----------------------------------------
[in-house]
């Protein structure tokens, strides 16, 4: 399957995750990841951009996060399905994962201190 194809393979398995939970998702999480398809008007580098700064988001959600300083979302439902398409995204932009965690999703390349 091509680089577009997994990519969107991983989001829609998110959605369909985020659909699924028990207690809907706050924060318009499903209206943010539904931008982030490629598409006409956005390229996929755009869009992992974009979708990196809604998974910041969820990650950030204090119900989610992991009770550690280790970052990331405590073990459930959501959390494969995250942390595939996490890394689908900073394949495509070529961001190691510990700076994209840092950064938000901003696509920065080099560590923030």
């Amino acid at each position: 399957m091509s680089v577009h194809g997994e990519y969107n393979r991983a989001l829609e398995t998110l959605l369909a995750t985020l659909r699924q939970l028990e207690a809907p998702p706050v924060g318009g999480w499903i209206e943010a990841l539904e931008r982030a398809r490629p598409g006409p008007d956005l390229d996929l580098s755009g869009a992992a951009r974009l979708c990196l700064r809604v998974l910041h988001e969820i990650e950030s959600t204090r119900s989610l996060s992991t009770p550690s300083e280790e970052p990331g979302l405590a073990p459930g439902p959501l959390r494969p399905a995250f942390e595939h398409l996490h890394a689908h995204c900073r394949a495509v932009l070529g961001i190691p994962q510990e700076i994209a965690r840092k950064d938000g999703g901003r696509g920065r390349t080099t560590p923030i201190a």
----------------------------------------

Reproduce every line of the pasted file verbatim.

[in-house]
């Protein structure tokens, strides 16, 4: 399957995750990841951009996060399905994962201190 194809393979398995939970998702999480398809008007580098700064988001959600300083979302439902398409995204932009965690999703390349 091509680089577009997994990519969107991983989001829609998110959605369909985020659909699924028990207690809907706050924060318009499903209206943010539904931008982030490629598409006409956005390229996929755009869009992992974009979708990196809604998974910041969820990650950030204090119900989610992991009770550690280790970052990331405590073990459930959501959390494969995250942390595939996490890394689908900073394949495509070529961001190691510990700076994209840092950064938000901003696509920065080099560590923030």
């Amino acid at each position: 399957m091509s680089v577009h194809g997994e990519y969107n393979r991983a989001l829609e398995t998110l959605l369909a995750t985020l659909r699924q939970l028990e207690a809907p998702p706050v924060g318009g999480w499903i209206e943010a990841l539904e931008r982030a398809r490629p598409g006409p008007d956005l390229d996929l580098s755009g869009a992992a951009r974009l979708c990196l700064r809604v998974l910041h988001e969820i990650e950030s959600t204090r119900s989610l996060s992991t009770p550690s300083e280790e970052p990331g979302l405590a073990p459930g439902p959501l959390r494969p399905a995250f942390e595939h398409l996490h890394a689908h995204c900073r394949a495509v932009l070529g961001i190691p994962q510990e700076i994209a965690r840092k950064d938000g999703g901003r696509g920065r390349t080099t560590p923030i201190a």